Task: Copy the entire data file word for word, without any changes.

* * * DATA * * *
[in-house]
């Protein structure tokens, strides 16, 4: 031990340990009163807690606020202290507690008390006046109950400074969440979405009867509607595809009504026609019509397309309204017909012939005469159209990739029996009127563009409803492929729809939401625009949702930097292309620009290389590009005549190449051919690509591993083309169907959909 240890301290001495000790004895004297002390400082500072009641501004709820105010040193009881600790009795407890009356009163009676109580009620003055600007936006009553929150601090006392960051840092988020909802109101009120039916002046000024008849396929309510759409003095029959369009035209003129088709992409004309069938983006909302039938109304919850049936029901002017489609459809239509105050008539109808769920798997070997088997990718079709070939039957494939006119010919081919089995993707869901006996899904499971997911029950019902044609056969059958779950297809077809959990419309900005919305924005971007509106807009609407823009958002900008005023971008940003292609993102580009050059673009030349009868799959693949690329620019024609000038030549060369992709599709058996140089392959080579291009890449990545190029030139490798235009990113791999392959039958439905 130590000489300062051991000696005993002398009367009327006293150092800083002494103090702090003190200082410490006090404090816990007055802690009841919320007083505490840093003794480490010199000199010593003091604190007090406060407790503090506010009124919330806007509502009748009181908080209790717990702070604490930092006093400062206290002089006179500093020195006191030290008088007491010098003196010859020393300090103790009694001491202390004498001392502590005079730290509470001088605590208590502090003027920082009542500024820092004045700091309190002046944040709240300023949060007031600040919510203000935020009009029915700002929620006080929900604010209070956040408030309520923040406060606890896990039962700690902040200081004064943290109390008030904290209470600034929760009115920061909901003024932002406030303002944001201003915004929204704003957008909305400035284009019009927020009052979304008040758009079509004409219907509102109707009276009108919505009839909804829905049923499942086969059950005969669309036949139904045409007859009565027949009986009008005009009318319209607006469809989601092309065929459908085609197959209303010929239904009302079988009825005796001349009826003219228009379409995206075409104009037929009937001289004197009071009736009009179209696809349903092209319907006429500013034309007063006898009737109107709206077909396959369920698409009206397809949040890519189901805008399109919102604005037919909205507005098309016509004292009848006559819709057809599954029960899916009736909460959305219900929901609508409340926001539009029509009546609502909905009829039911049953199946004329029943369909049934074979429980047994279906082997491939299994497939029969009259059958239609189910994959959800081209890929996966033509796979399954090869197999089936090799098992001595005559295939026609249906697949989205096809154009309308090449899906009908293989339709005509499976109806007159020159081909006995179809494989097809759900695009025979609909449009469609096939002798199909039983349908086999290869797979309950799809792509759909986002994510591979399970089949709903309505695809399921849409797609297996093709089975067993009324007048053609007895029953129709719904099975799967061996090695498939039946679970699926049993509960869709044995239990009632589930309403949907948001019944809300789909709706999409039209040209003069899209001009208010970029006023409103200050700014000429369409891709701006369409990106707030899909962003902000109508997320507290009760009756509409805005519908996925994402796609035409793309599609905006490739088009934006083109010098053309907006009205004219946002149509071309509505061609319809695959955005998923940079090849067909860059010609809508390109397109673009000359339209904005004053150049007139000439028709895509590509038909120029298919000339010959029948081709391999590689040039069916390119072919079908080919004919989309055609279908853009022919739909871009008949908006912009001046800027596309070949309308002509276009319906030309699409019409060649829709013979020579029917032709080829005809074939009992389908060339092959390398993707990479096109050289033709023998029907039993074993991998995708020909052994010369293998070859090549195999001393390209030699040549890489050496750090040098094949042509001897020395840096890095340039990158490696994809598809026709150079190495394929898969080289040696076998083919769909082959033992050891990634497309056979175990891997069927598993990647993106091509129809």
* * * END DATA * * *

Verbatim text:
[in-house]
């Protein structure tokens, strides 16, 4: 031990340990009163807690606020202290507690008390006046109950400074969440979405009867509607595809009504026609019509397309309204017909012939005469159209990739029996009127563009409803492929729809939401625009949702930097292309620009290389590009005549190449051919690509591993083309169907959909 240890301290001495000790004895004297002390400082500072009641501004709820105010040193009881600790009795407890009356009163009676109580009620003055600007936006009553929150601090006392960051840092988020909802109101009120039916002046000024008849396929309510759409003095029959369009035209003129088709992409004309069938983006909302039938109304919850049936029901002017489609459809239509105050008539109808769920798997070997088997990718079709070939039957494939006119010919081919089995993707869901006996899904499971997911029950019902044609056969059958779950297809077809959990419309900005919305924005971007509106807009609407823009958002900008005023971008940003292609993102580009050059673009030349009868799959693949690329620019024609000038030549060369992709599709058996140089392959080579291009890449990545190029030139490798235009990113791999392959039958439905 130590000489300062051991000696005993002398009367009327006293150092800083002494103090702090003190200082410490006090404090816990007055802690009841919320007083505490840093003794480490010199000199010593003091604190007090406060407790503090506010009124919330806007509502009748009181908080209790717990702070604490930092006093400062206290002089006179500093020195006191030290008088007491010098003196010859020393300090103790009694001491202390004498001392502590005079730290509470001088605590208590502090003027920082009542500024820092004045700091309190002046944040709240300023949060007031600040919510203000935020009009029915700002929620006080929900604010209070956040408030309520923040406060606890896990039962700690902040200081004064943290109390008030904290209470600034929760009115920061909901003024932002406030303002944001201003915004929204704003957008909305400035284009019009927020009052979304008040758009079509004409219907509102109707009276009108919505009839909804829905049923499942086969059950005969669309036949139904045409007859009565027949009986009008005009009318319209607006469809989601092309065929459908085609197959209303010929239904009302079988009825005796001349009826003219228009379409995206075409104009037929009937001289004197009071009736009009179209696809349903092209319907006429500013034309007063006898009737109107709206077909396959369920698409009206397809949040890519189901805008399109919102604005037919909205507005098309016509004292009848006559819709057809599954029960899916009736909460959305219900929901609508409340926001539009029509009546609502909905009829039911049953199946004329029943369909049934074979429980047994279906082997491939299994497939029969009259059958239609189910994959959800081209890929996966033509796979399954090869197999089936090799098992001595005559295939026609249906697949989205096809154009309308090449899906009908293989339709005509499976109806007159020159081909006995179809494989097809759900695009025979609909449009469609096939002798199909039983349908086999290869797979309950799809792509759909986002994510591979399970089949709903309505695809399921849409797609297996093709089975067993009324007048053609007895029953129709719904099975799967061996090695498939039946679970699926049993509960869709044995239990009632589930309403949907948001019944809300789909709706999409039209040209003069899209001009208010970029006023409103200050700014000429369409891709701006369409990106707030899909962003902000109508997320507290009760009756509409805005519908996925994402796609035409793309599609905006490739088009934006083109010098053309907006009205004219946002149509071309509505061609319809695959955005998923940079090849067909860059010609809508390109397109673009000359339209904005004053150049007139000439028709895509590509038909120029298919000339010959029948081709391999590689040039069916390119072919079908080919004919989309055609279908853009022919739909871009008949908006912009001046800027596309070949309308002509276009319906030309699409019409060649829709013979020579029917032709080829005809074939009992389908060339092959390398993707990479096109050289033709023998029907039993074993991998995708020909052994010369293998070859090549195999001393390209030699040549890489050496750090040098094949042509001897020395840096890095340039990158490696994809598809026709150079190495394929898969080289040696076998083919769909082959033992050891990634497309056979175990891997069927598993990647993106091509129809």